Researchers have come up with a way to determine the freshness of water without drilling wells. To do this, they study the composition of water molecules.

Researchers have studied the thawing of permafrost and found a relationship that will help find fresh water faster in the future. In particular, scientists were able to find a relationship between the ratio of uranium isotopes in water and its salinity.

“Analysis of the isotopic composition makes it possible to show which sources are involved in the formation of groundwater and in which direction you need to move in order to further explore for water reserves. Further, it will be possible to purposefully conduct industrial surveys, ”- noted the specialists of the Federal Research Center for the Comprehensive Study of the Arctic.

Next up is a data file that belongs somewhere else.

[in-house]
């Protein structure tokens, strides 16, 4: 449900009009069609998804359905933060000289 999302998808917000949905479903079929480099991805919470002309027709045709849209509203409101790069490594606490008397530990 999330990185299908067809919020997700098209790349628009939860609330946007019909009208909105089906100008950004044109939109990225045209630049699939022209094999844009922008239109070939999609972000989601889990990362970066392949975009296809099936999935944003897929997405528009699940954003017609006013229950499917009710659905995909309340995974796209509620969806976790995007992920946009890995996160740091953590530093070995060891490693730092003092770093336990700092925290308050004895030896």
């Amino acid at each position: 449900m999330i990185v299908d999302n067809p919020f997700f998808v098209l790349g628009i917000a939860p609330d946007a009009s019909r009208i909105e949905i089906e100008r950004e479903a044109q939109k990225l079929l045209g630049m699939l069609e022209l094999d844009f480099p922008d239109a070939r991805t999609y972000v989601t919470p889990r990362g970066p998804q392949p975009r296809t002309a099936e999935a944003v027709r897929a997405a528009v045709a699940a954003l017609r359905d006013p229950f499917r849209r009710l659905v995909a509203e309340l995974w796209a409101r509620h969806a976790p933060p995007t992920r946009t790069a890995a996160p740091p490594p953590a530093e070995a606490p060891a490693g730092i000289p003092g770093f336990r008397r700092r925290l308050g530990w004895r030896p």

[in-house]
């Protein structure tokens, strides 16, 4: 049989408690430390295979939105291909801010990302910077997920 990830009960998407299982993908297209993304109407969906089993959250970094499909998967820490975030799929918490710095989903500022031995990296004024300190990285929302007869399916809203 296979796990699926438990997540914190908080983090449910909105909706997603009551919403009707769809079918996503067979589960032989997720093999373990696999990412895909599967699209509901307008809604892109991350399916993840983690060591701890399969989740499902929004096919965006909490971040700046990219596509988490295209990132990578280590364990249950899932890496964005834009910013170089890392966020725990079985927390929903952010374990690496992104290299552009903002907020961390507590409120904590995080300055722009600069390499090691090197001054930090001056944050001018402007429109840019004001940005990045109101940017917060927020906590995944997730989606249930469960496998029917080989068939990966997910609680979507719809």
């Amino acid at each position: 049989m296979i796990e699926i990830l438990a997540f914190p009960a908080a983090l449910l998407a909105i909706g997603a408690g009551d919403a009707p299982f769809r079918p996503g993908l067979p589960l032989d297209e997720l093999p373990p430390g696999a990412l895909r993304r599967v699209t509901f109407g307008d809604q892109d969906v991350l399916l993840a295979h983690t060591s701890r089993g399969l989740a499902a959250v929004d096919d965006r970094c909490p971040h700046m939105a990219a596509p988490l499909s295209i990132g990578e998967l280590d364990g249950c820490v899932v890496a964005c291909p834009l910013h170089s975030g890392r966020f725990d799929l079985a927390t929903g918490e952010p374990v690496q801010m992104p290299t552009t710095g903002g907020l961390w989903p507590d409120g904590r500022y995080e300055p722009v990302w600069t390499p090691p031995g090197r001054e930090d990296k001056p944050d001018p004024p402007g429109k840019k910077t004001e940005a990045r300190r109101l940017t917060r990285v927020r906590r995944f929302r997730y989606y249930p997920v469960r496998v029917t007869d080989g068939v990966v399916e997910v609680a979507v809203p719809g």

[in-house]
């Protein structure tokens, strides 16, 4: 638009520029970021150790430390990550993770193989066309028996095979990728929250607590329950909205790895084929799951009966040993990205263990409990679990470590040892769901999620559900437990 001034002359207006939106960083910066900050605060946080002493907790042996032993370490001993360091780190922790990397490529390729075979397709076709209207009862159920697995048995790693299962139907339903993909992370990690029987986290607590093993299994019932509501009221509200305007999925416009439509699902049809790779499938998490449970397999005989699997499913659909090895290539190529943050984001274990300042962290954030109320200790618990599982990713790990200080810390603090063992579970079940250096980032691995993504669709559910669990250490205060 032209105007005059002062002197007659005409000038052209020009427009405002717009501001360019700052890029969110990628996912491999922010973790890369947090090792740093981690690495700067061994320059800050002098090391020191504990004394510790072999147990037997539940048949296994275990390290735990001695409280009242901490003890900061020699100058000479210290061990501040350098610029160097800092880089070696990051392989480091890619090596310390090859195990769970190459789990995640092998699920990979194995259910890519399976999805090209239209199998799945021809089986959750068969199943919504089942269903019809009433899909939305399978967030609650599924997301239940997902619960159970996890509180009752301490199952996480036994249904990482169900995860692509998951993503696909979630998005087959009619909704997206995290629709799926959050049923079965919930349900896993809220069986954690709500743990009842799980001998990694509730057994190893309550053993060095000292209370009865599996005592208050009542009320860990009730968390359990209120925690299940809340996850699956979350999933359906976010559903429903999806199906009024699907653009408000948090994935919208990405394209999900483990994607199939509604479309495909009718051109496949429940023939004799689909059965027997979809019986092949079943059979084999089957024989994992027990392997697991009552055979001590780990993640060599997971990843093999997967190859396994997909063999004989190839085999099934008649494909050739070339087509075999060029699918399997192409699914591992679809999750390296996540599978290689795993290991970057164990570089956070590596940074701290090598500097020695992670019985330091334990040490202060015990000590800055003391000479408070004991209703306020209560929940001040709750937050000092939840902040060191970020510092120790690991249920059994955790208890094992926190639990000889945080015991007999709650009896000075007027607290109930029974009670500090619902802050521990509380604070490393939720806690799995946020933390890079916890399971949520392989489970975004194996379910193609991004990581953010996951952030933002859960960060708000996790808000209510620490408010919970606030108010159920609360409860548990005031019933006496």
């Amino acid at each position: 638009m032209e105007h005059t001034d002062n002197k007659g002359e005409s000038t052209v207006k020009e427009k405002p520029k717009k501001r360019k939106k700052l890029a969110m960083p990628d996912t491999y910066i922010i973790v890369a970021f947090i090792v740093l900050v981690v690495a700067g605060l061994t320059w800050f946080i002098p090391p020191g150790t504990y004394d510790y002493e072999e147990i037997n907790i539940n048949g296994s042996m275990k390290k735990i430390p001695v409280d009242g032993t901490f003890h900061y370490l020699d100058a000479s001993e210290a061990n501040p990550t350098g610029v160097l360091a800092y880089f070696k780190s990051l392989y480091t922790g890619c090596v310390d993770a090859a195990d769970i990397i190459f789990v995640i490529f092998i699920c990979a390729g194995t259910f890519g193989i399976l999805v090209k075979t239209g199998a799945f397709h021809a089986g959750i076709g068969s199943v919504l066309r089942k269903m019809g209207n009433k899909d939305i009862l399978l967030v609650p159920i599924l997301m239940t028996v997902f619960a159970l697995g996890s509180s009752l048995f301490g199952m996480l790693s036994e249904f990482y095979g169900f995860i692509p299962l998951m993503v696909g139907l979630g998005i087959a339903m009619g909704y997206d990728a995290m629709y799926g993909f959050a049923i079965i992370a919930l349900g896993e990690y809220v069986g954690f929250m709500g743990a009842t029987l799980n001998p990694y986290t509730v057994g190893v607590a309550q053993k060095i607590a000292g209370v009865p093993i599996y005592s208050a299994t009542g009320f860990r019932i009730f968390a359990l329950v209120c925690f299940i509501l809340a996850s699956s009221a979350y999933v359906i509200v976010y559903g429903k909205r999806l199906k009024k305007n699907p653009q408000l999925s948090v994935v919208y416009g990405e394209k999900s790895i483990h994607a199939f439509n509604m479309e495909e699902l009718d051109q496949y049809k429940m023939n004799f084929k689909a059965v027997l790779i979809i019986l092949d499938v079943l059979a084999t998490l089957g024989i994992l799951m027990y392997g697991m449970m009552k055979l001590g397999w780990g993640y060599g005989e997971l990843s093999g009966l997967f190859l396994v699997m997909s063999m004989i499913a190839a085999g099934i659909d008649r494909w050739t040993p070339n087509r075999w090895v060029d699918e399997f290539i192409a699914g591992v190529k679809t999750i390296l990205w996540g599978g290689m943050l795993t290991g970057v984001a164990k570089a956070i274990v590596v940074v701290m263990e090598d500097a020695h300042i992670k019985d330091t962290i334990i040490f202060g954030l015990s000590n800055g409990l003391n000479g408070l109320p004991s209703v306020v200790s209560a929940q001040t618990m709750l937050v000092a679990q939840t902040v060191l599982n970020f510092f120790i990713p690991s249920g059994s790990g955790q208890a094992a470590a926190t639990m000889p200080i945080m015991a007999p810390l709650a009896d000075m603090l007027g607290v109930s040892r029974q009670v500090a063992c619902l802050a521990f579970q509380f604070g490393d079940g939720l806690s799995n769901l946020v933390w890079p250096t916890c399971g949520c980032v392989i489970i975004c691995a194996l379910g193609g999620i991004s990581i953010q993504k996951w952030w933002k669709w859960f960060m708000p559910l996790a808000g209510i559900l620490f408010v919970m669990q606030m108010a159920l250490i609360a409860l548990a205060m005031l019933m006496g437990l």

The researchers said that they have been working on a project to study the melting of permafrost for many years. Researchers pay special attention to the content of deuterium and oxygen-18 – these are isotopes that make up the water molecule, and the ratio of uranium-234 to uranium-238. The study participants want to develop this approach – their ratio indicates the waters that were formed by the melting of ground ice.

Especially to confirm their theory, the researchers chose an area where permafrost had existed for tens of thousands of years. During research, scientists have found that uranium isotopes are in equilibrium, while the water is fresh and suitable for drinking. But salty waters are characterized by a significant excess of uranium-234 over uranium-238. This data can be used to search for fresh water, so as not to drill wells.